So at some point or other I got my hands on a copy of Third, which famously was never truly completed, and which never had a definitive track listing, though the version I have is the 1992 Rykodisc reissue, which features producer Jim Dickinson’s involvement and, presumably, represents the band’s original intentions for the album. And I don’t remember being blown away by it. At first. But it creeps up on you, mostly in a slow and unexpected way. I’d owned the album for years before, one night, during a period when I was living in an unfinished and unheated attic, I caught the lines “get me out of here/get me out of here/I hate it here/get me out of here,” and it went right through me, and the hooks were in. That Robert Gordon tells the exact same story about the exact same song in It Came From Memphis is indicative of how universal Third can seem at times.
It’s a beautiful album, and it probably means more to me now than it ever did. The crackle of feedback that begins “Kangaroo” is maybe my favorite moment of distortion ever recorded; the wobbly menace in Alex Chilton’s voice when he seethes “play it for me, guitarist” in “Dream Lover”; the extended “it ain’t gonna lassst” in “Big Black Car”; the way the whole thing sounds so exhausted and wasted and emotionally drained and falling apart.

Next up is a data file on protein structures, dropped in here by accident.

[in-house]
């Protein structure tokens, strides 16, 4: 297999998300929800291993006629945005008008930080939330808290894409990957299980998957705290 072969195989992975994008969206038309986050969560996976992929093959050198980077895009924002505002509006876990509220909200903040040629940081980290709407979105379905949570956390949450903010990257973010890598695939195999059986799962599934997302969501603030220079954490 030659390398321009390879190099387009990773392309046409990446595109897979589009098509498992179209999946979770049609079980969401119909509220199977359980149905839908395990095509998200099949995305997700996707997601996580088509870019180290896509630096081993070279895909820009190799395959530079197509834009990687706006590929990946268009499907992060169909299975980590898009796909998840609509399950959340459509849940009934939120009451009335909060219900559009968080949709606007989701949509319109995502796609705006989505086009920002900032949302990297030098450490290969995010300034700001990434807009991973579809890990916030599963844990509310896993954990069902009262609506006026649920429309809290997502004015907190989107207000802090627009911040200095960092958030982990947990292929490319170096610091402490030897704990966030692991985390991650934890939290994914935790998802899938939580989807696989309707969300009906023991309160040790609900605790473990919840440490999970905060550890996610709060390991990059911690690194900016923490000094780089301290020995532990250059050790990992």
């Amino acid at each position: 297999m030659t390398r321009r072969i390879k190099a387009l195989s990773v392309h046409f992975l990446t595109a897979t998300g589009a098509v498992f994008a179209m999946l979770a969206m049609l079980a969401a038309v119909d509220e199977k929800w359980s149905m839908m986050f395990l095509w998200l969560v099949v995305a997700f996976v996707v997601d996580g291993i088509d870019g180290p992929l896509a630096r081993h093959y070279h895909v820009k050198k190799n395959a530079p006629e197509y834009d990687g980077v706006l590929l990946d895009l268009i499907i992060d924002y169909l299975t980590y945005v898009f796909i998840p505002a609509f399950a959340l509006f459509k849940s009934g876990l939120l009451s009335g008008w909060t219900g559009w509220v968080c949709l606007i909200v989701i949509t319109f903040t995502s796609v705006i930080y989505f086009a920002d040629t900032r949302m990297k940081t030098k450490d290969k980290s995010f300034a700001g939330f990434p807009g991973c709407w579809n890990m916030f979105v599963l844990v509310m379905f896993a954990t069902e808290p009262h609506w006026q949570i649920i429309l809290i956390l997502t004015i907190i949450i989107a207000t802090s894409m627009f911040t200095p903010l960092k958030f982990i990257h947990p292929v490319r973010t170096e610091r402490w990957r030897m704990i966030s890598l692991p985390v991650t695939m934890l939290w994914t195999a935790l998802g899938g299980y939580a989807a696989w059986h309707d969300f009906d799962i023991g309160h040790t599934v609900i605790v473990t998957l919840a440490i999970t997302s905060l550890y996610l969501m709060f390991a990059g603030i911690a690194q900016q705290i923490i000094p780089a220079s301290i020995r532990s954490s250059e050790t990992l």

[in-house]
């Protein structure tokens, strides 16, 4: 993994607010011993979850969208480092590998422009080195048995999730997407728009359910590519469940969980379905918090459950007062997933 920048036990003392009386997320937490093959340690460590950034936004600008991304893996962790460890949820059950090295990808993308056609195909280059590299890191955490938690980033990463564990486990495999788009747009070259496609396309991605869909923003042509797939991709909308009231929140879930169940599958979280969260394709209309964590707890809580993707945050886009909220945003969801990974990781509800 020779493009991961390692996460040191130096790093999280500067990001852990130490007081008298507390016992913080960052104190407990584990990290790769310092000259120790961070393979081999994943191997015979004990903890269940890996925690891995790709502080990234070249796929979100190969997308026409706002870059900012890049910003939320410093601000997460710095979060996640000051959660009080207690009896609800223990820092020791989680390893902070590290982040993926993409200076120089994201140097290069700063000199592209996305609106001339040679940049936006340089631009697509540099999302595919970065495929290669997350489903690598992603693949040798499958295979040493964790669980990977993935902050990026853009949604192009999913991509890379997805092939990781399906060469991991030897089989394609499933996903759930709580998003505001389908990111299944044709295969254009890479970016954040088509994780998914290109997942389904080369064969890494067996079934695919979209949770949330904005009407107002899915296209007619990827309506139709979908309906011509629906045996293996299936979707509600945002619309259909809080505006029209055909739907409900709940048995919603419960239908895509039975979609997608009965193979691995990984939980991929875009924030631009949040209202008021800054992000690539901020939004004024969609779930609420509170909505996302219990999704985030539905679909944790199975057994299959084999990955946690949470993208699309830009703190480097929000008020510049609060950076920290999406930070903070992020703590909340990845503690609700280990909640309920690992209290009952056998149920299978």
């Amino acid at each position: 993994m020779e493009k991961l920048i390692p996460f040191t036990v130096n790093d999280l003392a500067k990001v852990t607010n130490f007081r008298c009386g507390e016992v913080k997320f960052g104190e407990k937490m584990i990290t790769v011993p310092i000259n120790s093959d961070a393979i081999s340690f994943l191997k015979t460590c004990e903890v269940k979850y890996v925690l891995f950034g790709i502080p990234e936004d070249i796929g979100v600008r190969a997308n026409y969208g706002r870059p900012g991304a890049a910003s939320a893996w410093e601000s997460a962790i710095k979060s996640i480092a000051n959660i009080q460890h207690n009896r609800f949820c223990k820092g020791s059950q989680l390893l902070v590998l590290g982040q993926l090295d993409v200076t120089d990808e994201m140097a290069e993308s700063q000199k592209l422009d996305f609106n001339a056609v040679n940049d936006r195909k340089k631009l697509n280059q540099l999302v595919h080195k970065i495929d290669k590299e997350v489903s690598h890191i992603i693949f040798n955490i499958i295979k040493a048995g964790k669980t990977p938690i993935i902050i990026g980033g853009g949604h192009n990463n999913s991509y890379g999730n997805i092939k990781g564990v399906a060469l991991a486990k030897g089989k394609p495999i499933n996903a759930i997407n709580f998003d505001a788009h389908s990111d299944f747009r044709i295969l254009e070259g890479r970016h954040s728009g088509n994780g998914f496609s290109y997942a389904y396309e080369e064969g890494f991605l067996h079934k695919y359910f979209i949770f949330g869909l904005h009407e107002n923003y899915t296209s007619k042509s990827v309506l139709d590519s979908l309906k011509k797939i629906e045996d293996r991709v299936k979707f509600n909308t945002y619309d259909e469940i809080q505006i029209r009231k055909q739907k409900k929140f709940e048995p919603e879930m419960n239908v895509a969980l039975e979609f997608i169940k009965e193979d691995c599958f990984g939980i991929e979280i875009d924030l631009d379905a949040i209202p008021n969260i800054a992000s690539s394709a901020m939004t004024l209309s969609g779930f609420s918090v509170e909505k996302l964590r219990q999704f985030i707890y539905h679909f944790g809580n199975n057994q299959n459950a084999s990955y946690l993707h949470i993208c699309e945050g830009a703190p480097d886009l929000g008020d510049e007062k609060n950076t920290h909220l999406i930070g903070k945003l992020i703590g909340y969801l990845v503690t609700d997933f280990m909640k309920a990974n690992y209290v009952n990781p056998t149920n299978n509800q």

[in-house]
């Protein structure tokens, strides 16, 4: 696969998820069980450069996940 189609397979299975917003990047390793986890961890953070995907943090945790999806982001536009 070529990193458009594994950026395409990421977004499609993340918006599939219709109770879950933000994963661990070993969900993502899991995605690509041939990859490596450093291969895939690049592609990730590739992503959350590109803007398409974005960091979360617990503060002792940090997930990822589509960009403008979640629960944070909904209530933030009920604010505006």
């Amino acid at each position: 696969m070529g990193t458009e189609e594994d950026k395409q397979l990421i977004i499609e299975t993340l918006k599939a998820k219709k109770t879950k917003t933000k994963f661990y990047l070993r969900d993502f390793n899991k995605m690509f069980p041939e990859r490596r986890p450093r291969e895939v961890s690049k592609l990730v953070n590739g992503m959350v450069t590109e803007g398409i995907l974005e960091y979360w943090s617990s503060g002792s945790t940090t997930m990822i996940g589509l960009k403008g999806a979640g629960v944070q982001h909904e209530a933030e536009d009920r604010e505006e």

Which is also the album’s biggest problem: Third is, fundamentally, a record about wallowing, about giving in to whatever dreary impulse you can latch onto (from It Came From Memphis: “back then it was loose. We were buying sealed bottles, thirty to a bottle, of Ambar twos, Desoxyn, up, downs, whatever you wanted.”) to distract you, because your feelings got hurt, or because your band didn’t become as famous as you thought it should have, or for whatever stupid reasons people pursue numbness. That some great art was wrenched away from the oblivion it was flirting with is what redeems the album.